“Big boys don’t cry unless their last name is Boehner, or they’re a banker in need of a bailout.”
-William H. Gross
Bill Gross is one of the buy-side’s best writers. And in his Investment Outlook note from PIMCO yesterday, that was one of his best one liners. There’s nothing quite like having the Big Boy discussion out there about what’s actually happening in the marketplace.
What’s happening out there is that The Ber-nank and the bullish Bond Boys are all of a sudden getting smoked out of their holes by inflation. And the manager of the world’s biggest bond fund isn’t happy about it.
Before I recap some of Gross’ snarly attacks on The Ber-nank (he one-upped me!), let’s preface this Big Boy argument not with what should be happening to bond yields (Bernanke’s QG2 promise is that they’d remain low), but what is happening to bond yields:
So what gives here? Isn’t Big Government Intervention the elixir of American life?
Obviously a few things seem to be going the wrong way on Bernanke here - as they should when Global Inflation Accelerates. After all, there is always another side to any government supported trade. Debauching the US Dollar = inflation. And inflation kills bonds.
Now for a more sophisticated Big Boy dress-down on the matter, let’s turn back to what Bill Gross has to say about this:
Well done Mr. Gross. Well done.
You see, the Thunder Bay Bear isn’t balled up in his ice fishing gear clawing at Bernanke’s beard all on his very own here. From Jim Grant in New York to Bill Gross in California, this is turning into a whale hunting expedition - with the hunted being the Chairman of the Fiat Fools.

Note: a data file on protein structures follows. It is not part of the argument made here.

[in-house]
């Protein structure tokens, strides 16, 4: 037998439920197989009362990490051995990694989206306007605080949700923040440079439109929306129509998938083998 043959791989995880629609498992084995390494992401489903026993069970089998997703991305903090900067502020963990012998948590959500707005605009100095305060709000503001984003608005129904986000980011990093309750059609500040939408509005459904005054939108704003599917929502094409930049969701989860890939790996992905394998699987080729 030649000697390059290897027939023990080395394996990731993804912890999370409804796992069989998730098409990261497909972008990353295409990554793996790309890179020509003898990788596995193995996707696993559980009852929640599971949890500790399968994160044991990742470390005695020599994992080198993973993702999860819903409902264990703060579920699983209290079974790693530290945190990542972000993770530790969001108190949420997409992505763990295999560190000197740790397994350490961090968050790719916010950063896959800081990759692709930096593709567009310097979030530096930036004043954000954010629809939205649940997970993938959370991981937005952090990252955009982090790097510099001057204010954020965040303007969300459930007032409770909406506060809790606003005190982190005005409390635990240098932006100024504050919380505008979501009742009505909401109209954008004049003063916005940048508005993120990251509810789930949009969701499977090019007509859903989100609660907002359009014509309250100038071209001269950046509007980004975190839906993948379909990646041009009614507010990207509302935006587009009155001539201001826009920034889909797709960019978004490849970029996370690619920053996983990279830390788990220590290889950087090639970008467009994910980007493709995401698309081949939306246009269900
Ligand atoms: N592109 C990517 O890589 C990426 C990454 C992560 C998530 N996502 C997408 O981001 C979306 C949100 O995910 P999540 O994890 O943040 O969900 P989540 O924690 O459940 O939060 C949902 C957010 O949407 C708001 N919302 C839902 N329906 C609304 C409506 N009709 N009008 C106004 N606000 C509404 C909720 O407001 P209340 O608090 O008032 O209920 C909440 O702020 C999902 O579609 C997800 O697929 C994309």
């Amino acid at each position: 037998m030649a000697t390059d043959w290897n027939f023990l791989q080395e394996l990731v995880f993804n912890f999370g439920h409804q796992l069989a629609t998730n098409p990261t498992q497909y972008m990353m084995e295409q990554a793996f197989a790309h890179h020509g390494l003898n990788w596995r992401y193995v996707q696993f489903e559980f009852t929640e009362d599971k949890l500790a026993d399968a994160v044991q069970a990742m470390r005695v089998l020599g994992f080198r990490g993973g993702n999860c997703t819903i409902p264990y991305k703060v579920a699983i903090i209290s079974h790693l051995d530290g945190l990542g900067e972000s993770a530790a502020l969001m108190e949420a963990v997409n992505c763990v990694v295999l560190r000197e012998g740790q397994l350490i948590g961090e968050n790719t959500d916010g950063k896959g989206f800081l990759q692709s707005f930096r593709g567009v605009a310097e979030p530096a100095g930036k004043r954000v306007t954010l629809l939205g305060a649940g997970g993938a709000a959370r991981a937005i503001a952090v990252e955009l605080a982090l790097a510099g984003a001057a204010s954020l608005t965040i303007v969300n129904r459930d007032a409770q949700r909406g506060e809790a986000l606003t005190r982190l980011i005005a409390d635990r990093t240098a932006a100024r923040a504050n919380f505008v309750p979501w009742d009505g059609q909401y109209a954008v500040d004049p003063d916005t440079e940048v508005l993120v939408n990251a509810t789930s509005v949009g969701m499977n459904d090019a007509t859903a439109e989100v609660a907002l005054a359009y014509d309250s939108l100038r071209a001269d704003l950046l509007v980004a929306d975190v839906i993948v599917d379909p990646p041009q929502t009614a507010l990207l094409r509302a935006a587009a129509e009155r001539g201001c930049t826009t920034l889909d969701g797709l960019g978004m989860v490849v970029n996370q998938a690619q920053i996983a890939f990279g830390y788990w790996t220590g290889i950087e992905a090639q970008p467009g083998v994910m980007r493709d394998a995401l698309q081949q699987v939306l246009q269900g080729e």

Yes, I am pushing my own book here because I am long inflation (short bonds) and Gross is trying his best to protect his book (all bonds), but no matter where Bernanke may want this little inconvenient critter called real-time market prices to go, there it is…
Now, to be fair to the perma-stock market bulls who claim that they don’t see any inflation anywhere (despite being long commodity and energy stocks), there are 2 cornerstones to the argument that rising inflation and rising borrowing costs won’t hurt US stocks or corporate margins (even though borrowing costs are at all time lows and operating margins are at all time highs):
There is also the infamous “flows” argument, but US stock market history fans should be reminded of what happens to legendary long only guys like Bill Miller when “the flows” stop…
Interestingly (and not ironically in terms of market timing), according to a Bloomberg headline this morning “Bill Miller Is Back On Top”…
Can someone get me a quote on what a dollar invested with ole Bill at the last US stock market top (2007) looks like today (give the poor guy some marking-to-model and don’t adjust that dollar for its debauchery).
I guess another angle you could take on why the Bond Boys are bitter is the upcoming calendar of events in US Congress:
Or are they already right p.o.’d? If you were The Creditor of this nation (China) and watched Geithner mimic Larry Summers’ hand signals on C-SPAN as he threatens the white wall of Congressional stares with “the alternative”, wouldn’t you be?
This morning, Timmy’s assistant at the Treasury for financial markets, Mary Miller, said this about raising America’s $14.3 TRILLION debt ceiling: “We expect that Congress will do the right thing.”
With all due disrespect for what these government people have considered “the right thing” for the last 10 years, I’ll stay with the right risk management call that we’ve been making here in Q1 called “Trashing Treasuries.” (email if you’d like the 50 slide Q1 Macro Theme deck). Big Boys don’t cry wolf.
My immediate term support and resistance lines for the SP500 are now 1292 and 1311, respectively. We remain bullish on inflation and bearish on bonds. Our latest call to short Treasuries on the short end of the curve was made at 320PM EST on January 27th, 2010.
Best of luck out there today,